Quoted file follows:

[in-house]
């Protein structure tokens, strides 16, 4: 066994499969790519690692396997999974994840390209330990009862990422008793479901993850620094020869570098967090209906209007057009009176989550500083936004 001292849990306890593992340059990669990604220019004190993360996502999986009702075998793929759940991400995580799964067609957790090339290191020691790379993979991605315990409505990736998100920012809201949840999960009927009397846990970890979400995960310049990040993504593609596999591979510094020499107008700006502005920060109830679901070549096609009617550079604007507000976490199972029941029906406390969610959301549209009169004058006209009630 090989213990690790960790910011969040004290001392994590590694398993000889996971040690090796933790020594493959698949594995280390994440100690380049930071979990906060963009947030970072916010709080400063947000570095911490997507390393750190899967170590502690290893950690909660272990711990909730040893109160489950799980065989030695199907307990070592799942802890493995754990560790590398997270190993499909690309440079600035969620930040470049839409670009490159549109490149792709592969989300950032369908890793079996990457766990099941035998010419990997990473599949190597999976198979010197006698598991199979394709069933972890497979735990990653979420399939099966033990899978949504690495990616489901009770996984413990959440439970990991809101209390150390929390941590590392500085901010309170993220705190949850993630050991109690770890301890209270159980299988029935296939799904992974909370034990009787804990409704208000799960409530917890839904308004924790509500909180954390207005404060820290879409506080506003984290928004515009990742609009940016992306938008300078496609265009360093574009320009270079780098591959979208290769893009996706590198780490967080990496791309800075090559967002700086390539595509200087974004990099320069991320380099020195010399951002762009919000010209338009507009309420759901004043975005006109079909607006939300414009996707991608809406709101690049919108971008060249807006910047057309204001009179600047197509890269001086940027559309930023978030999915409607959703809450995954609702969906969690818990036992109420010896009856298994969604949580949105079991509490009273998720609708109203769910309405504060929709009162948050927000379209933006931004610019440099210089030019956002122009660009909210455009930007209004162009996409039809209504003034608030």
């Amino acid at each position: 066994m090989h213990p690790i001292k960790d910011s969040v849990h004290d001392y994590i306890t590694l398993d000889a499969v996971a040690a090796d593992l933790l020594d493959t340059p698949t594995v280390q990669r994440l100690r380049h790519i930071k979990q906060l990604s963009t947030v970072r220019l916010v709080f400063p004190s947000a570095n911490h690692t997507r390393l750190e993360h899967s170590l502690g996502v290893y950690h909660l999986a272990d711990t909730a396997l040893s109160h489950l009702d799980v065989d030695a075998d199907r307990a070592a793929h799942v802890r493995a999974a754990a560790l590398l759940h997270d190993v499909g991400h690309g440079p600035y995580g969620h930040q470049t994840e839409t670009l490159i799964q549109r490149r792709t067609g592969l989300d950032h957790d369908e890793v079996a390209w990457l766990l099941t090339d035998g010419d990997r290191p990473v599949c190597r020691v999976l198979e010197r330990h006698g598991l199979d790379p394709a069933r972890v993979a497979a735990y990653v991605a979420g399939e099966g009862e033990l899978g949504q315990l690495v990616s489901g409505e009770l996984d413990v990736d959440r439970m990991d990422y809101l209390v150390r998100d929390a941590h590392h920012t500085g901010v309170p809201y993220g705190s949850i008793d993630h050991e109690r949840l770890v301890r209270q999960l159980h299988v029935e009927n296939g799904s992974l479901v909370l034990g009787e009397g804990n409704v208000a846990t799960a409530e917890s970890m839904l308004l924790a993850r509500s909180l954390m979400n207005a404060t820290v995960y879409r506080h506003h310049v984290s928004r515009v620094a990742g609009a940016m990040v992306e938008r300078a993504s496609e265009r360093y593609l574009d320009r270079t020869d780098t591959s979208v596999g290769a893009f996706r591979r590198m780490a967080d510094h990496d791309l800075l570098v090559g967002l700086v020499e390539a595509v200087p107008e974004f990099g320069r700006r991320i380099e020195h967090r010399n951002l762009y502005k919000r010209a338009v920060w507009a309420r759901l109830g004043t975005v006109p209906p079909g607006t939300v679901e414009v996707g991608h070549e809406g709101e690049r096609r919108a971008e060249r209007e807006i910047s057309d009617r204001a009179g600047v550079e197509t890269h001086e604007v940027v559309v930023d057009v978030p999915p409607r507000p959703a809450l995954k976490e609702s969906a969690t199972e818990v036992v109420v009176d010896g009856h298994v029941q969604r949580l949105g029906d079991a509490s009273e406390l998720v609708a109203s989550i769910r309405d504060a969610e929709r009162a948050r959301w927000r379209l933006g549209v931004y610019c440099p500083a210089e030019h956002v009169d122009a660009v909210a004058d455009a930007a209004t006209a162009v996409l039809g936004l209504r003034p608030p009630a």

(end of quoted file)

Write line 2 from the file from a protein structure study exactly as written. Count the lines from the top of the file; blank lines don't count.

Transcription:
């Protein structure tokens, strides 16, 4: 066994499969790519690692396997999974994840390209330990009862990422008793479901993850620094020869570098967090209906209007057009009176989550500083936004 001292849990306890593992340059990669990604220019004190993360996502999986009702075998793929759940991400995580799964067609957790090339290191020691790379993979991605315990409505990736998100920012809201949840999960009927009397846990970890979400995960310049990040993504593609596999591979510094020499107008700006502005920060109830679901070549096609009617550079604007507000976490199972029941029906406390969610959301549209009169004058006209009630 090989213990690790960790910011969040004290001392994590590694398993000889996971040690090796933790020594493959698949594995280390994440100690380049930071979990906060963009947030970072916010709080400063947000570095911490997507390393750190899967170590502690290893950690909660272990711990909730040893109160489950799980065989030695199907307990070592799942802890493995754990560790590398997270190993499909690309440079600035969620930040470049839409670009490159549109490149792709592969989300950032369908890793079996990457766990099941035998010419990997990473599949190597999976198979010197006698598991199979394709069933972890497979735990990653979420399939099966033990899978949504690495990616489901009770996984413990959440439970990991809101209390150390929390941590590392500085901010309170993220705190949850993630050991109690770890301890209270159980299988029935296939799904992974909370034990009787804990409704208000799960409530917890839904308004924790509500909180954390207005404060820290879409506080506003984290928004515009990742609009940016992306938008300078496609265009360093574009320009270079780098591959979208290769893009996706590198780490967080990496791309800075090559967002700086390539595509200087974004990099320069991320380099020195010399951002762009919000010209338009507009309420759901004043975005006109079909607006939300414009996707991608809406709101690049919108971008060249807006910047057309204001009179600047197509890269001086940027559309930023978030999915409607959703809450995954609702969906969690818990036992109420010896009856298994969604949580949105079991509490009273998720609708109203769910309405504060929709009162948050927000379209933006931004610019440099210089030019956002122009660009909210455009930007209004162009996409039809209504003034608030």